TV programme Love Island is stirring more heat than just the relationships sparked, as ITV are being blamed by the Mental Health Foundation (MHF) for showcasing adverts alongside the programme which are ‘capitalising on young people’s insecurities for commercial gains’.
Following a letter written by MHF’s CEO Dame Carolyn McCall and the Culture Secretary Matt Hancock to ITV, they stressed; “strategically placing cosmetic surgery adverts during programmes that target young adults and paint a false picture of perfection is not only patronising but is adding to young people’s insecurities and contributing to distress among vulnerable people” describing the adverts as ‘unacceptable’ and demanding they be pulled.
It appears the MHF are not the only organisation to push for relevant adverts to be banned as the British Association of Aesthetic Plastic Surgeons (BAAPS) has called for a full ban on advertising for plastic surgery.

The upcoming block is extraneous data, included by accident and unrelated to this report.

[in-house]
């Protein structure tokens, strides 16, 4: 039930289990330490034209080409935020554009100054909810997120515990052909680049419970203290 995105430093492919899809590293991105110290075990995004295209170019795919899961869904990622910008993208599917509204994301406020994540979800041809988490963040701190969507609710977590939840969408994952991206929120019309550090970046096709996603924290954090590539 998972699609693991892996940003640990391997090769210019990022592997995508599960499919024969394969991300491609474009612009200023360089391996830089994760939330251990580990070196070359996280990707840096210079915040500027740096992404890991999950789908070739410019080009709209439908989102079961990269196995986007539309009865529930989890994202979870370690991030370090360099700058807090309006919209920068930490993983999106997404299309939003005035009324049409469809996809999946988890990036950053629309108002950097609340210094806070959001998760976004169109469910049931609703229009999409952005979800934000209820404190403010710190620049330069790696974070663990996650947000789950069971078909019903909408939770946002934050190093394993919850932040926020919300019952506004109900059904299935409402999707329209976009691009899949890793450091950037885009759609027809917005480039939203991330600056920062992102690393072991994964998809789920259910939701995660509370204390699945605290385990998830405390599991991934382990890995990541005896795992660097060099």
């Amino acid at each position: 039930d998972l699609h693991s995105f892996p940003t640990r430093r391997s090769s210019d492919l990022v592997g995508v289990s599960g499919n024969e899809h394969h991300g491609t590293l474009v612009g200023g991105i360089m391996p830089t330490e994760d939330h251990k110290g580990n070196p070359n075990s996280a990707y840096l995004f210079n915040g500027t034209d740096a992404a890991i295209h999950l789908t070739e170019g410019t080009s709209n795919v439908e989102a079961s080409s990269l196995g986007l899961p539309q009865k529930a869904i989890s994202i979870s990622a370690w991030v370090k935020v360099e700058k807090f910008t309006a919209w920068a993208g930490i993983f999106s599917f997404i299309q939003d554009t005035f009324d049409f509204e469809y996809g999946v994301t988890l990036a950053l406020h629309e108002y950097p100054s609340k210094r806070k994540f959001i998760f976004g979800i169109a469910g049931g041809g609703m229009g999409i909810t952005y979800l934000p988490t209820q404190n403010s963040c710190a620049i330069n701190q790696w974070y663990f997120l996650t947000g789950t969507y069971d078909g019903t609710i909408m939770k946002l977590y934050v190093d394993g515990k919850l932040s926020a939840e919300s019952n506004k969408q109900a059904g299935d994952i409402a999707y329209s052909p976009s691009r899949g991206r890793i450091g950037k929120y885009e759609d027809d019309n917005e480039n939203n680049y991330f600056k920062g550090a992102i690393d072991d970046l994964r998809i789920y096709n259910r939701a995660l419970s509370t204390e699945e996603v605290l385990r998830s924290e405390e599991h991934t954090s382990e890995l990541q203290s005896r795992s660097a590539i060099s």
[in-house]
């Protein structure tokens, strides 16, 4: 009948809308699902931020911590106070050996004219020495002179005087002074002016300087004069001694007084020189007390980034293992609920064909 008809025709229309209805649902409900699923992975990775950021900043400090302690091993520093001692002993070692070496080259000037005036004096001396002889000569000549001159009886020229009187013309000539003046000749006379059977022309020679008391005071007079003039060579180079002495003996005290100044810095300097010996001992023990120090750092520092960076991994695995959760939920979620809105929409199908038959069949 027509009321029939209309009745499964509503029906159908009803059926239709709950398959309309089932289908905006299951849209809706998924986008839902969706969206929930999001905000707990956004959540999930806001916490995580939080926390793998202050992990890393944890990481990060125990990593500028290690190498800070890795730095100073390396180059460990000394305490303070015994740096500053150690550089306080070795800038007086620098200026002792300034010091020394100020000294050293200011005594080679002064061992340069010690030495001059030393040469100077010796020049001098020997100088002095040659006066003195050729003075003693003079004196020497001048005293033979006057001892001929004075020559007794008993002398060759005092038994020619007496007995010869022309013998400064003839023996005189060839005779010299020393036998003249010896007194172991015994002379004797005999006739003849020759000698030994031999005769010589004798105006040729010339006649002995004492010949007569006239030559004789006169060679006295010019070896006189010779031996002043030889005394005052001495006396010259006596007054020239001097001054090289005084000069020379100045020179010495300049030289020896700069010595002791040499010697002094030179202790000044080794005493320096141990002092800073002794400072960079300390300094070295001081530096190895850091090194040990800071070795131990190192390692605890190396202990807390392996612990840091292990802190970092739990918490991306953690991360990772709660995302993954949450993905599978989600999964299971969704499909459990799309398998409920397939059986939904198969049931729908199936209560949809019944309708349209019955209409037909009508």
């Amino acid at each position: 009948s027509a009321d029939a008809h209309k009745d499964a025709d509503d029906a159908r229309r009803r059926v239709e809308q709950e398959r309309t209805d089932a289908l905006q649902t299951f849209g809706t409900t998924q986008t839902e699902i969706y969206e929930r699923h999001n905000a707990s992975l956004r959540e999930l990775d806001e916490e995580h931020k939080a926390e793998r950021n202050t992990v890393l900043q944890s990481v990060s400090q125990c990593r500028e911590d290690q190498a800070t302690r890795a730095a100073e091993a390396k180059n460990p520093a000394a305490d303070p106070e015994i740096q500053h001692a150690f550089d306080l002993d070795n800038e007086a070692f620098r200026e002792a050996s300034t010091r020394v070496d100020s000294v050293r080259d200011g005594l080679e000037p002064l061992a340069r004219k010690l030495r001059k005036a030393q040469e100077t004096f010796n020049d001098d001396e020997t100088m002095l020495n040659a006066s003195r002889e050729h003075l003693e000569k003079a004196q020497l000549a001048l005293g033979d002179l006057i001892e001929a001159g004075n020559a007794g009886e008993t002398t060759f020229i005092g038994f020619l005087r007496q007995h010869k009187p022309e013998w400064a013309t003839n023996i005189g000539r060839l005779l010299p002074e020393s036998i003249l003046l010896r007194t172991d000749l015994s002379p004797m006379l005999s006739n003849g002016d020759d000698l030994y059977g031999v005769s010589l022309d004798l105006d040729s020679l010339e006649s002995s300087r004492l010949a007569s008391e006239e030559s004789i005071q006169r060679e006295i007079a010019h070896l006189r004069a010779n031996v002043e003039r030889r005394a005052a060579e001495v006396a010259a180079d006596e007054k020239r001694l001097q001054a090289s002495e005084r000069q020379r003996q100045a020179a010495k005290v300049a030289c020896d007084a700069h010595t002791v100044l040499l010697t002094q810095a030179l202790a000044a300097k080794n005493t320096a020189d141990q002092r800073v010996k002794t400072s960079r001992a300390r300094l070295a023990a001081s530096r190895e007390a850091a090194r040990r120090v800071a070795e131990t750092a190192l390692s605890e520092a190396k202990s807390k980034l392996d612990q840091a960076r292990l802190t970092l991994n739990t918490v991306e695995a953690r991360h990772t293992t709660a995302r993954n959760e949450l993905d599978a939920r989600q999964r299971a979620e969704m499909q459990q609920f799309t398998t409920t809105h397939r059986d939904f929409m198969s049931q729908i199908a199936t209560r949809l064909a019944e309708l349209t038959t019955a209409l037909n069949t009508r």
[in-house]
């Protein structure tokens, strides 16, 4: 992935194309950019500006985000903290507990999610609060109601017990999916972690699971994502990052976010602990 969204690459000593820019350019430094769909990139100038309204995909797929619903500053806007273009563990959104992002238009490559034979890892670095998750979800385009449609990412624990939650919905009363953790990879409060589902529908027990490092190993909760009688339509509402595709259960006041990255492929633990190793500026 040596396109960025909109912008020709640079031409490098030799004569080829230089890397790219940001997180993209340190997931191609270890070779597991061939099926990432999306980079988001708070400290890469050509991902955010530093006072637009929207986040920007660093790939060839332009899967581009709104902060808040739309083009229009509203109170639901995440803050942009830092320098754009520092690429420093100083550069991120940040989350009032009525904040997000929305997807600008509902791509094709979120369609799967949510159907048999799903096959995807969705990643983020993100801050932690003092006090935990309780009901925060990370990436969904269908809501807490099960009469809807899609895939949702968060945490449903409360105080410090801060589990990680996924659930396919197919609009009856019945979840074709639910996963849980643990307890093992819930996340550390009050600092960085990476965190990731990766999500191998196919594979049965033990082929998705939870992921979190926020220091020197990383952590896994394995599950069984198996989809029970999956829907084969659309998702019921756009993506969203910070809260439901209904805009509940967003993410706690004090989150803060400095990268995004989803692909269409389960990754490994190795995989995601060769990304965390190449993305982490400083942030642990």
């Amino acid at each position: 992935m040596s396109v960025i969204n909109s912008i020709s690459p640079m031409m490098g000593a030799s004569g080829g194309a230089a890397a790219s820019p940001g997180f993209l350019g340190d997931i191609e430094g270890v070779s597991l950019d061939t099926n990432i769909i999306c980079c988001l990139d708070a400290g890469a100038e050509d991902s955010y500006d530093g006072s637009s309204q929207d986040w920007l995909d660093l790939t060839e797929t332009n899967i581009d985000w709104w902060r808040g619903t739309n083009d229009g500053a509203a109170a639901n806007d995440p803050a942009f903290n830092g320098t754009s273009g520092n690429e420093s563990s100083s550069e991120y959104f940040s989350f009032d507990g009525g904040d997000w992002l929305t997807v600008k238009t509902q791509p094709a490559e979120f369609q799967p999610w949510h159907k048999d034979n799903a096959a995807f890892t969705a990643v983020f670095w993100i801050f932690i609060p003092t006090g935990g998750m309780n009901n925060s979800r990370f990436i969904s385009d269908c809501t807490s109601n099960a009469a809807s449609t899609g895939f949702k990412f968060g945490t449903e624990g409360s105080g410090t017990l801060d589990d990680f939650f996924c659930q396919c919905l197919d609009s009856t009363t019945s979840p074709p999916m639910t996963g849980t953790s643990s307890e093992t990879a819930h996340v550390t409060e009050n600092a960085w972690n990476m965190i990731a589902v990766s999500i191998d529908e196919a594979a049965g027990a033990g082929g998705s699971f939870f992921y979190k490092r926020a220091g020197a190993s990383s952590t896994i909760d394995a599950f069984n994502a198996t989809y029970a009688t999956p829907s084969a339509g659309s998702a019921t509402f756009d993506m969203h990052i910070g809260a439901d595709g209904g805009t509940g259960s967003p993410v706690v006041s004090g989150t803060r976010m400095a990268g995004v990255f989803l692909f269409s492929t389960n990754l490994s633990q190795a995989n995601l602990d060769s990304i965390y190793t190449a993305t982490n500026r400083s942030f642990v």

Former BAAPS president and plastic surgeon Douglas McGeorge said advertising such procedures during a show watched by “vulnerable” and “impressionable” people, namely those aged under 18, was “totally inappropriate”. He continued; “Love Island is a bit of titillation and if it keeps people happy that’s wonderful, but to say that what viewers are seeing in the show is normal, and then show adverts selling aspirational services to achieve that norm is wrong.”
The chief executive of NHS England worries it spreads even further to the advertisements around it.
Speaking to the BBC’s Andrew Marr Show, Simon Stevens raised concerns about seeing trailers for cosmetic breast surgery during the ITV2 show. He claimed the images were “playing into a set of pressures around body image”, leading to young people needing mental health services.
A spokesperson for ITV said: “ITV takes its responsibility to viewers very seriously and ensures adverts broadcast during our programmes adhere to the The UK Code of Broadcast Advertising’s rules on the content and scheduling of advertising.” Mya, one of the cosmetic surgery firms whose adverts have featured during the programme, said in a statement: “We see Love Island as an adult-focused show with adult content.”
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